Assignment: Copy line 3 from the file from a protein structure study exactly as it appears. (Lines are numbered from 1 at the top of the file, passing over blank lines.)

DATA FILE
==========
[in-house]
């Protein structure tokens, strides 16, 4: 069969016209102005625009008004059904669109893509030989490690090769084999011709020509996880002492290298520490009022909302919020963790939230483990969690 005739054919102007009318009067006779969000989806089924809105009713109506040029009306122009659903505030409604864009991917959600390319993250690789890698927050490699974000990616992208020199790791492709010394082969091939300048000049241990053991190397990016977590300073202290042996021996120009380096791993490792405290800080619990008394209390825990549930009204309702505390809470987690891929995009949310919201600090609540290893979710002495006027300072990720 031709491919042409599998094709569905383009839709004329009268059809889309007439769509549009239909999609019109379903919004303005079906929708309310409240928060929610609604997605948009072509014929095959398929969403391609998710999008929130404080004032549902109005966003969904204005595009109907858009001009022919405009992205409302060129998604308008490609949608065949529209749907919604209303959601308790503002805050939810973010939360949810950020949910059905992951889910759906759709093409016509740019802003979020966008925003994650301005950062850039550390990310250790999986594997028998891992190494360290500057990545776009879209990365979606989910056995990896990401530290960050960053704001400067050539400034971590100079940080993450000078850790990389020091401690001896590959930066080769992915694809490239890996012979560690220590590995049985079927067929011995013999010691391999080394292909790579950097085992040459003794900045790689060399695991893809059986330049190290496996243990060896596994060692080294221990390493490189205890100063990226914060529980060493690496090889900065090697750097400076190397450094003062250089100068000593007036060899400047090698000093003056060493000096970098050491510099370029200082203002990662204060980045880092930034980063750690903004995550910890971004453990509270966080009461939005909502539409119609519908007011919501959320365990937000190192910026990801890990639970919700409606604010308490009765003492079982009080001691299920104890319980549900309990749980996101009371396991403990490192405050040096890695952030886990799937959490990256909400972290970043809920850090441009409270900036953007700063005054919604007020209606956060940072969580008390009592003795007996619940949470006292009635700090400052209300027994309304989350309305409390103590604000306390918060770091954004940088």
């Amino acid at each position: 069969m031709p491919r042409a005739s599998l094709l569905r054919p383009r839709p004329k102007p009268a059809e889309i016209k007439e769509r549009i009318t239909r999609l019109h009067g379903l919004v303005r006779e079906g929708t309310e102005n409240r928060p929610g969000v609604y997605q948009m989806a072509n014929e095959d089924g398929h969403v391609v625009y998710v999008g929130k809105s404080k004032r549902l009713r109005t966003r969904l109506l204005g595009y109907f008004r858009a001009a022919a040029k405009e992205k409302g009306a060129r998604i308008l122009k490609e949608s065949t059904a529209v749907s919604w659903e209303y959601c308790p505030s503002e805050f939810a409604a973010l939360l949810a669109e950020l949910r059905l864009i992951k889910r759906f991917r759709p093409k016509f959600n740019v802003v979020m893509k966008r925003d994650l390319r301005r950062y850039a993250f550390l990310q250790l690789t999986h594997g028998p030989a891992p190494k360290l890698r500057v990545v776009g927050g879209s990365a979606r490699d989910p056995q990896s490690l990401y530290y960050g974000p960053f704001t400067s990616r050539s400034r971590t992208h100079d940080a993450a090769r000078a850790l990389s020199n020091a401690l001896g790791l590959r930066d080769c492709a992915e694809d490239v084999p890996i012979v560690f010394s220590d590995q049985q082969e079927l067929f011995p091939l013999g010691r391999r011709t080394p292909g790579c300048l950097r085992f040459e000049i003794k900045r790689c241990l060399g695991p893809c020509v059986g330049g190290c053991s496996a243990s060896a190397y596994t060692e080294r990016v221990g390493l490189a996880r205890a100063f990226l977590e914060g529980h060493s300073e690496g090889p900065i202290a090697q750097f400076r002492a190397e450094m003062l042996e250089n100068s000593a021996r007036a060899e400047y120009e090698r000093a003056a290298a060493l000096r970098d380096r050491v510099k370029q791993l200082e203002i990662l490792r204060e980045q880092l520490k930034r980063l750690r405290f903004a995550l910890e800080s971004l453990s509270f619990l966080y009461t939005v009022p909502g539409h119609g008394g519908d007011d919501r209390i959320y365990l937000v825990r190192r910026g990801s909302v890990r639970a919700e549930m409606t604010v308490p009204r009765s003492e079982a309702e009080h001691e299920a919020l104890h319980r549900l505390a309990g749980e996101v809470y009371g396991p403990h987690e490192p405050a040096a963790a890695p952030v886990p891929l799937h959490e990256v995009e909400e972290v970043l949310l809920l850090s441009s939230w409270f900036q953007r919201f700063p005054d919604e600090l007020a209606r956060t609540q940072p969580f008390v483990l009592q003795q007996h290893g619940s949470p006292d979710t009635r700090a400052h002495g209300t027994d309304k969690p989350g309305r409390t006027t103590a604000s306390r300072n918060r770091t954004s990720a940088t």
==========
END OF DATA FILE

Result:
């Amino acid at each position: 069969m031709p491919r042409a005739s599998l094709l569905r054919p383009r839709p004329k102007p009268a059809e889309i016209k007439e769509r549009i009318t239909r999609l019109h009067g379903l919004v303005r006779e079906g929708t309310e102005n409240r928060p929610g969000v609604y997605q948009m989806a072509n014929e095959d089924g398929h969403v391609v625009y998710v999008g929130k809105s404080k004032r549902l009713r109005t966003r969904l109506l204005g595009y109907f008004r858009a001009a022919a040029k405009e992205k409302g009306a060129r998604i308008l122009k490609e949608s065949t059904a529209v749907s919604w659903e209303y959601c308790p505030s503002e805050f939810a409604a973010l939360l949810a669109e950020l949910r059905l864009i992951k889910r759906f991917r759709p093409k016509f959600n740019v802003v979020m893509k966008r925003d994650l390319r301005r950062y850039a993250f550390l990310q250790l690789t999986h594997g028998p030989a891992p190494k360290l890698r500057v990545v776009g927050g879209s990365a979606r490699d989910p056995q990896s490690l990401y530290y960050g974000p960053f704001t400067s990616r050539s400034r971590t992208h100079d940080a993450a090769r000078a850790l990389s020199n020091a401690l001896g790791l590959r930066d080769c492709a992915e694809d490239v084999p890996i012979v560690f010394s220590d590995q049985q082969e079927l067929f011995p091939l013999g010691r391999r011709t080394p292909g790579c300048l950097r085992f040459e000049i003794k900045r790689c241990l060399g695991p893809c020509v059986g330049g190290c053991s496996a243990s060896a190397y596994t060692e080294r990016v221990g390493l490189a996880r205890a100063f990226l977590e914060g529980h060493s300073e690496g090889p900065i202290a090697q750097f400076r002492a190397e450094m003062l042996e250089n100068s000593a021996r007036a060899e400047y120009e090698r000093a003056a290298a060493l000096r970098d380096r050491v510099k370029q791993l200082e203002i990662l490792r204060e980045q880092l520490k930034r980063l750690r405290f903004a995550l910890e800080s971004l453990s509270f619990l966080y009461t939005v009022p909502g539409h119609g008394g519908d007011d919501r209390i959320y365990l937000v825990r190192r910026g990801s909302v890990r639970a919700e549930m409606t604010v308490p009204r009765s003492e079982a309702e009080h001691e299920a919020l104890h319980r549900l505390a309990g749980e996101v809470y009371g396991p403990h987690e490192p405050a040096a963790a890695p952030v886990p891929l799937h959490e990256v995009e909400e972290v970043l949310l809920l850090s441009s939230w409270f900036q953007r919201f700063p005054d919604e600090l007020a209606r956060t609540q940072p969580f008390v483990l009592q003795q007996h290893g619940s949470p006292d979710t009635r700090a400052h002495g209300t027994d309304k969690p989350g309305r409390t006027t103590a604000s306390r300072n918060r770091t954004s990720a940088t």